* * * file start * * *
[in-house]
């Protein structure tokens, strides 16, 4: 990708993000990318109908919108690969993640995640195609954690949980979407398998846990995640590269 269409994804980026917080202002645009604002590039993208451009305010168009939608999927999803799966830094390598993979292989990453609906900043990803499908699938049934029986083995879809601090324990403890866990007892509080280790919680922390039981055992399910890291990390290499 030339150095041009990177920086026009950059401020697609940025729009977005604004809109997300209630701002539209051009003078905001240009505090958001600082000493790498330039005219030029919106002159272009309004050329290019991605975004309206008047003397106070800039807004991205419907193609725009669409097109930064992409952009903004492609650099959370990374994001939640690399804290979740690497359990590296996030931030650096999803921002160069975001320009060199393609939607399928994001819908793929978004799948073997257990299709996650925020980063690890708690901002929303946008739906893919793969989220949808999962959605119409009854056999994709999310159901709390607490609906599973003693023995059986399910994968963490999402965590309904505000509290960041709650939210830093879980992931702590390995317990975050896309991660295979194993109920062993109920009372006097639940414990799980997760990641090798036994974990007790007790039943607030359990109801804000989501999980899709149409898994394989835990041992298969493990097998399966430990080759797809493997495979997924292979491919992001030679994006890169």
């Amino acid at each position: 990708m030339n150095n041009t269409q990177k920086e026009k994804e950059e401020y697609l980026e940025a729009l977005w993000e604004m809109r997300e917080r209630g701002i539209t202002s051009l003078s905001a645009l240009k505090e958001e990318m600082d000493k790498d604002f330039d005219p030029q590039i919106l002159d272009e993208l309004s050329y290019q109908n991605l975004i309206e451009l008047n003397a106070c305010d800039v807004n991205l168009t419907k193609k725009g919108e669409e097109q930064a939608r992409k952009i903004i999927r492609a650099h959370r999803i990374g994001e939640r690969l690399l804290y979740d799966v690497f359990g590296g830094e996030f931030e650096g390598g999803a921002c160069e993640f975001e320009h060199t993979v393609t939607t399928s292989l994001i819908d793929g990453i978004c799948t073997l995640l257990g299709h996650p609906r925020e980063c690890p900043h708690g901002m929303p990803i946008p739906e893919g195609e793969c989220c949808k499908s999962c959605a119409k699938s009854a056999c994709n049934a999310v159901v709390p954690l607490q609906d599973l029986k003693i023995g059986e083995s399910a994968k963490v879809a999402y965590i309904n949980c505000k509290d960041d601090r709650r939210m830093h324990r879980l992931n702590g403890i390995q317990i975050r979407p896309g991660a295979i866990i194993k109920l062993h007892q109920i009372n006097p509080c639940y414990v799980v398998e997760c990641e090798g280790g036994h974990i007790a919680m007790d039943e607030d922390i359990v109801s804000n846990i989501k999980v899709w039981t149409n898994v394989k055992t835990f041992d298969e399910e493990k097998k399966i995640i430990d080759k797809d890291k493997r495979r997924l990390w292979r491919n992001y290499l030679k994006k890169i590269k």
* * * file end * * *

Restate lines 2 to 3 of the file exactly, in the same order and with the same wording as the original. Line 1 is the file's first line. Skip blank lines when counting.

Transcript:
């Protein structure tokens, strides 16, 4: 990708993000990318109908919108690969993640995640195609954690949980979407398998846990995640590269 269409994804980026917080202002645009604002590039993208451009305010168009939608999927999803799966830094390598993979292989990453609906900043990803499908699938049934029986083995879809601090324990403890866990007892509080280790919680922390039981055992399910890291990390290499 030339150095041009990177920086026009950059401020697609940025729009977005604004809109997300209630701002539209051009003078905001240009505090958001600082000493790498330039005219030029919106002159272009309004050329290019991605975004309206008047003397106070800039807004991205419907193609725009669409097109930064992409952009903004492609650099959370990374994001939640690399804290979740690497359990590296996030931030650096999803921002160069975001320009060199393609939607399928994001819908793929978004799948073997257990299709996650925020980063690890708690901002929303946008739906893919793969989220949808999962959605119409009854056999994709999310159901709390607490609906599973003693023995059986399910994968963490999402965590309904505000509290960041709650939210830093879980992931702590390995317990975050896309991660295979194993109920062993109920009372006097639940414990799980997760990641090798036994974990007790007790039943607030359990109801804000989501999980899709149409898994394989835990041992298969493990097998399966430990080759797809493997495979997924292979491919992001030679994006890169």
């Amino acid at each position: 990708m030339n150095n041009t269409q990177k920086e026009k994804e950059e401020y697609l980026e940025a729009l977005w993000e604004m809109r997300e917080r209630g701002i539209t202002s051009l003078s905001a645009l240009k505090e958001e990318m600082d000493k790498d604002f330039d005219p030029q590039i919106l002159d272009e993208l309004s050329y290019q109908n991605l975004i309206e451009l008047n003397a106070c305010d800039v807004n991205l168009t419907k193609k725009g919108e669409e097109q930064a939608r992409k952009i903004i999927r492609a650099h959370r999803i990374g994001e939640r690969l690399l804290y979740d799966v690497f359990g590296g830094e996030f931030e650096g390598g999803a921002c160069e993640f975001e320009h060199t993979v393609t939607t399928s292989l994001i819908d793929g990453i978004c799948t073997l995640l257990g299709h996650p609906r925020e980063c690890p900043h708690g901002m929303p990803i946008p739906e893919g195609e793969c989220c949808k499908s999962c959605a119409k699938s009854a056999c994709n049934a999310v159901v709390p954690l607490q609906d599973l029986k003693i023995g059986e083995s399910a994968k963490v879809a999402y965590i309904n949980c505000k509290d960041d601090r709650r939210m830093h324990r879980l992931n702590g403890i390995q317990i975050r979407p896309g991660a295979i866990i194993k109920l062993h007892q109920i009372n006097p509080c639940y414990v799980v398998e997760c990641e090798g280790g036994h974990i007790a919680m007790d039943e607030d922390i359990v109801s804000n846990i989501k999980v899709w039981t149409n898994v394989k055992t835990f041992d298969e399910e493990k097998k399966i995640i430990d080759k797809d890291k493997r495979r997924l990390w292979r491919n992001y290499l030679k994006k890169i590269k």